Reading in order to write

It’s good to be writing again. Typing away to fill a blank screen with words has always grounded me. The physical and intellectual process forces me to reflect and think, properly and in a way not permitted within the strict confines of a university essay. And ultimately, it’s one of the most satisfying and rewarding things I do. Satisfying, because I almost always produce something, even if it is awful. Rewarding because I am lucky enough to have friends who take the time out of their busy lives to read whatever it is I share with them, and leave me kind comments when they do so (shout out and thanks here to Fran P who’s quickly becoming my biggest fan).

That said, I am painfully aware of my own rustiness. In the trade, writing is known to be much like a muscle; in other words: use it or loose it. At the moment, my writing muscle’s weakness is making itself apparent in an inability to think of things to write about. I have kindly been given a list of contacts in the journalism world by a journalist friend, but need to think of article ideas to pitch before I send off emails. I am sure that an established journalist would appreciate the freedom to generate their own ideas like this, but as someone just starting out I would dearly love for someone to just tell me what to do. I would happily oblige.

It’s not that I don’t have things I’d like to write about; it’s that I don’t know what to say about them – a problem I’ve already bemoaned here (do I moan about this a lot?). But, on a positive note, I am getting there. Since exams finished, I have been able to read proper magazines again – Time, Prospect, the New Yorker, the Economist – and, through them, to work out my own opinions. I am also looking to get back into fiction; not just reading novels, something I have woefully neglected these past few months, but also writing poetry. Don’t expect me to start posting poetry all the time (most of it will be for my eyes only) but know that I will at least be attempting the odd verse. I was paid a visit today by an old school friend and writing buddy – we went to Arvon together – and was reminded how much I enjoy the challenge of a poem. On my shelves here I have collections by Sylvia Plath, Ted Hughes, T.S. Elliot and Carol Ann Duffy, as well as an anthology full of the work of female poets. Perhaps dipping into them will lead me somewhere.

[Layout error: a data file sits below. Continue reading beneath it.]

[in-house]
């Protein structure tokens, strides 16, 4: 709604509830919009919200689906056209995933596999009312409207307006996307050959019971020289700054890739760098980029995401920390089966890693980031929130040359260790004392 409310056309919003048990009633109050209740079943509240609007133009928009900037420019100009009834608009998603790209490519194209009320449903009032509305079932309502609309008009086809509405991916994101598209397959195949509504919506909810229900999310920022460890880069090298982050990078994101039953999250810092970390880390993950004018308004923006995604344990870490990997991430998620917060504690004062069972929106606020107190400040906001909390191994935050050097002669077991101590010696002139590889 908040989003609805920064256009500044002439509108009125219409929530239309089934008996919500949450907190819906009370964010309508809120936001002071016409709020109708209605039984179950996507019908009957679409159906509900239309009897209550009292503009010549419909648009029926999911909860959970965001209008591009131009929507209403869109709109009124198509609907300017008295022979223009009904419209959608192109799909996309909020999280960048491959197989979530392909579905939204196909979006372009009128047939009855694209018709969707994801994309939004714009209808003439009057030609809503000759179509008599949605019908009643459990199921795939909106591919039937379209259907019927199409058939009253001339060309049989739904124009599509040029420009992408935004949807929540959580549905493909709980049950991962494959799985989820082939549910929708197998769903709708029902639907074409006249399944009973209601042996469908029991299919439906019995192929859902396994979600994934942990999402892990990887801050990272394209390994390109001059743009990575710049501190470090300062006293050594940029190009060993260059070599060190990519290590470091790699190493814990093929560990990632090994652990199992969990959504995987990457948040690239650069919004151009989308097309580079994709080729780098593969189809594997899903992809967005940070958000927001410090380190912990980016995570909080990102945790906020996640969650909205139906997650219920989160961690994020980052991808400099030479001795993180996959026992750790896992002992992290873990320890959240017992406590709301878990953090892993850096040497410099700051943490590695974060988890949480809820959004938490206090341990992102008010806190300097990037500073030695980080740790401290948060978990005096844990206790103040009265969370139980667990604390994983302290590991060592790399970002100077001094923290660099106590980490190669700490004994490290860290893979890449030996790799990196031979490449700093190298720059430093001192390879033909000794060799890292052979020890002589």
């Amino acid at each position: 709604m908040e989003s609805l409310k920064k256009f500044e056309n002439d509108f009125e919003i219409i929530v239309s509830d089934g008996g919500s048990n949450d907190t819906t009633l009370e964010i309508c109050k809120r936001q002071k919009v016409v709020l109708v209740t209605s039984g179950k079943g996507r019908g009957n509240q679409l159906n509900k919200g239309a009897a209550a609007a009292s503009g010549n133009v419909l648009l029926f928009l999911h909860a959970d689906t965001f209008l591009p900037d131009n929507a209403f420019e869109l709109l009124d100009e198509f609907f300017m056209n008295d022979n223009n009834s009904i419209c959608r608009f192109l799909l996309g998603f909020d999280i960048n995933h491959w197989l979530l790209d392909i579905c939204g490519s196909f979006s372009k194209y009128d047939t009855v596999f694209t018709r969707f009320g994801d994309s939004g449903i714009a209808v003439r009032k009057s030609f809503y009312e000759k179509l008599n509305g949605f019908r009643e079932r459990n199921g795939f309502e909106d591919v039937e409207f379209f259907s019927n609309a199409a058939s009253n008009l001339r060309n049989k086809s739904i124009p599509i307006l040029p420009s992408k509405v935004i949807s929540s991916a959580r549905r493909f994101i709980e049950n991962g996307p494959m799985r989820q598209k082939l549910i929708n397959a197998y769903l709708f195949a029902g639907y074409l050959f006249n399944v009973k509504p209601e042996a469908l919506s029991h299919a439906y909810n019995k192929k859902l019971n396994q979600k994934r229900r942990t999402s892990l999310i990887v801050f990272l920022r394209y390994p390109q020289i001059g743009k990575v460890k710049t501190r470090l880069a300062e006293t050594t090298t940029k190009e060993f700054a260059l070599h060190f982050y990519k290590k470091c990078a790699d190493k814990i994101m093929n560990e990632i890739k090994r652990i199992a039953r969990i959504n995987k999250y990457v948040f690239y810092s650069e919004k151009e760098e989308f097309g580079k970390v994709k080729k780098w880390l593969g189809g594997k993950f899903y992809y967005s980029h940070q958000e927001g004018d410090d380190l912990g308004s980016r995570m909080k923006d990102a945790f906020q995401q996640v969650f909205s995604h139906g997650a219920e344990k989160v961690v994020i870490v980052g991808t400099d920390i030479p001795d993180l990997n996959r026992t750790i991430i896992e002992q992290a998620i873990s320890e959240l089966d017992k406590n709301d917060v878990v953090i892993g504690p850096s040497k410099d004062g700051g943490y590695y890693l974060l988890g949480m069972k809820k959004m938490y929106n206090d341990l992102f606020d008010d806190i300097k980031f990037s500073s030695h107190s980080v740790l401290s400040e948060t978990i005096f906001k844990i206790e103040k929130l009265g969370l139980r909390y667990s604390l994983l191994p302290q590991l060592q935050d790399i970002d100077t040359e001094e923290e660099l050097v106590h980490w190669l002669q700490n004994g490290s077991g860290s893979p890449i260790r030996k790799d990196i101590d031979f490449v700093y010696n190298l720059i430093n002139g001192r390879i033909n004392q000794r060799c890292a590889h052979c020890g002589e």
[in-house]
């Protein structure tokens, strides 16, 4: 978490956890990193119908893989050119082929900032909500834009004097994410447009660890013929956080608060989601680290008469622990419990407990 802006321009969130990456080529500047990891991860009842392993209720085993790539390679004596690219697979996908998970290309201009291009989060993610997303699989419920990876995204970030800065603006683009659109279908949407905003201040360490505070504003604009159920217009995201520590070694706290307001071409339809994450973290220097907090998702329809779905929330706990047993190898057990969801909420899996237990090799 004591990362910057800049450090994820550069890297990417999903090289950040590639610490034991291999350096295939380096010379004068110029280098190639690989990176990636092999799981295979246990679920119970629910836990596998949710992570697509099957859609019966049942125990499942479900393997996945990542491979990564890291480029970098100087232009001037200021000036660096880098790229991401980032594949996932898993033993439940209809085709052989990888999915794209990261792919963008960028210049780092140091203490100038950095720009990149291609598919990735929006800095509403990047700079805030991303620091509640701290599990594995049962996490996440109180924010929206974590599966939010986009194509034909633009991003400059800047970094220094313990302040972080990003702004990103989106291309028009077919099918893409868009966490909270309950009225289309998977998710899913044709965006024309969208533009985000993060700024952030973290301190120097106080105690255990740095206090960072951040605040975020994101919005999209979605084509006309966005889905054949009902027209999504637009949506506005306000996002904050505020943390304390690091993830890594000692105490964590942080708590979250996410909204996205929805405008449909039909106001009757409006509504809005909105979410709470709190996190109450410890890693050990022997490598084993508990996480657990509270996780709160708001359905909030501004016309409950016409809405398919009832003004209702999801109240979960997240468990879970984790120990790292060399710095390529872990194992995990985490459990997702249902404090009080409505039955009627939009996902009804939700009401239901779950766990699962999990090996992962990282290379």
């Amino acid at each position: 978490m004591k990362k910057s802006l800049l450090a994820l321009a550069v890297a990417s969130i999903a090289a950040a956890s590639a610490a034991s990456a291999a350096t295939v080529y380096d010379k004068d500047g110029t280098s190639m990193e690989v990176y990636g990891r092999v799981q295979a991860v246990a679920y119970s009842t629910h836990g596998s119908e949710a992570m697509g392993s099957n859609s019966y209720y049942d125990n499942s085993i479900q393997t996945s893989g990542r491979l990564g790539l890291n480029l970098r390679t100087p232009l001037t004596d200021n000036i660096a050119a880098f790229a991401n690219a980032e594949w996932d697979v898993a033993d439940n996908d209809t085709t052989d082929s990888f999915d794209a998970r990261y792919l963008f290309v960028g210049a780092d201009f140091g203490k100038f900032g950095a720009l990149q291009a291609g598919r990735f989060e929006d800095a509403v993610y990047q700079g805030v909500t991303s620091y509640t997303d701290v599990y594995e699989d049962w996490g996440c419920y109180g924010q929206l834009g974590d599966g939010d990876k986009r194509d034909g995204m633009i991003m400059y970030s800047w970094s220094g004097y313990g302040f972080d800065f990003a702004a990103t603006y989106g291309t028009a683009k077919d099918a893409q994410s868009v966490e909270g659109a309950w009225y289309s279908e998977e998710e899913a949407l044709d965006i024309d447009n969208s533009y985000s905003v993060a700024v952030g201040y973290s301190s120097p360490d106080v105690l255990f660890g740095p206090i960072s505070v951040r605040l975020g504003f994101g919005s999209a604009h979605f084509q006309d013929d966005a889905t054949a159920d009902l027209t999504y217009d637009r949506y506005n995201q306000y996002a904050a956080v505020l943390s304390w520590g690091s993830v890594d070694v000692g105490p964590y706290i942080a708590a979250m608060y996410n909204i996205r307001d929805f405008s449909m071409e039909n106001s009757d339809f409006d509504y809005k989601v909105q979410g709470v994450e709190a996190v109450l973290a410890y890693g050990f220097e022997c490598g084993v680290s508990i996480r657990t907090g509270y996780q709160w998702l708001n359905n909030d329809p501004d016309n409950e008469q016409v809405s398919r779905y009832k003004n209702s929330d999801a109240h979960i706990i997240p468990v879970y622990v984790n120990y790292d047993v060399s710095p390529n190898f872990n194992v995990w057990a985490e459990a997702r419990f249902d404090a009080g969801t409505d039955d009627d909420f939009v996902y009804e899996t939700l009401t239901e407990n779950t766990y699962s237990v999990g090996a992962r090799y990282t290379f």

That’s all for now; although I leave you with the exciting news that I have just been offered work experience at the Week. Now it, too, will be added to my expanding list of reading materials. All good and enjoyable exercise for that writing muscle.

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